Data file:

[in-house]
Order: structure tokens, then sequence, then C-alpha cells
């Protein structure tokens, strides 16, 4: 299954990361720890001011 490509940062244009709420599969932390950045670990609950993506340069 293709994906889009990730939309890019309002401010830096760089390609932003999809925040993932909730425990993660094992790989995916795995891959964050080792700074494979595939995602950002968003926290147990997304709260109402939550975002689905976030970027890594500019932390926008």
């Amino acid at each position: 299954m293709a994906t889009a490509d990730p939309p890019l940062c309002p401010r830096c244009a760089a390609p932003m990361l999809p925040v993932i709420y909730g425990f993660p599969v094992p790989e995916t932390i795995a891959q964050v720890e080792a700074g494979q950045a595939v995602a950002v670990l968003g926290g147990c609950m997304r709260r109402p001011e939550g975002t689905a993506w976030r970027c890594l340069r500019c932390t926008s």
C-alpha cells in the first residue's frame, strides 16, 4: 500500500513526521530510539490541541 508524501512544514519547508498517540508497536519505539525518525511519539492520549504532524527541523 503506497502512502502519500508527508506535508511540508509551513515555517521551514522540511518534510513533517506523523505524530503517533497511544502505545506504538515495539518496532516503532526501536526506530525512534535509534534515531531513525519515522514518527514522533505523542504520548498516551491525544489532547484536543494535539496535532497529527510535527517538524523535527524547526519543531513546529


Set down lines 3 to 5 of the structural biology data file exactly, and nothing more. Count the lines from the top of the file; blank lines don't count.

């Protein structure tokens, strides 16, 4: 299954990361720890001011 490509940062244009709420599969932390950045670990609950993506340069 293709994906889009990730939309890019309002401010830096760089390609932003999809925040993932909730425990993660094992790989995916795995891959964050080792700074494979595939995602950002968003926290147990997304709260109402939550975002689905976030970027890594500019932390926008």
């Amino acid at each position: 299954m293709a994906t889009a490509d990730p939309p890019l940062c309002p401010r830096c244009a760089a390609p932003m990361l999809p925040v993932i709420y909730g425990f993660p599969v094992p790989e995916t932390i795995a891959q964050v720890e080792a700074g494979q950045a595939v995602a950002v670990l968003g926290g147990c609950m997304r709260r109402p001011e939550g975002t689905a993506w976030r970027c890594l340069r500019c932390t926008s």
C-alpha cells in the first residue's frame, strides 16, 4: 500500500513526521530510539490541541 508524501512544514519547508498517540508497536519505539525518525511519539492520549504532524527541523 503506497502512502502519500508527508506535508511540508509551513515555517521551514522540511518534510513533517506523523505524530503517533497511544502505545506504538515495539518496532516503532526501536526506530525512534535509534534515531531513525519515522514518527514522533505523542504520548498516551491525544489532547484536543494535539496535532497529527510535527517538524523535527524547526519543531513546529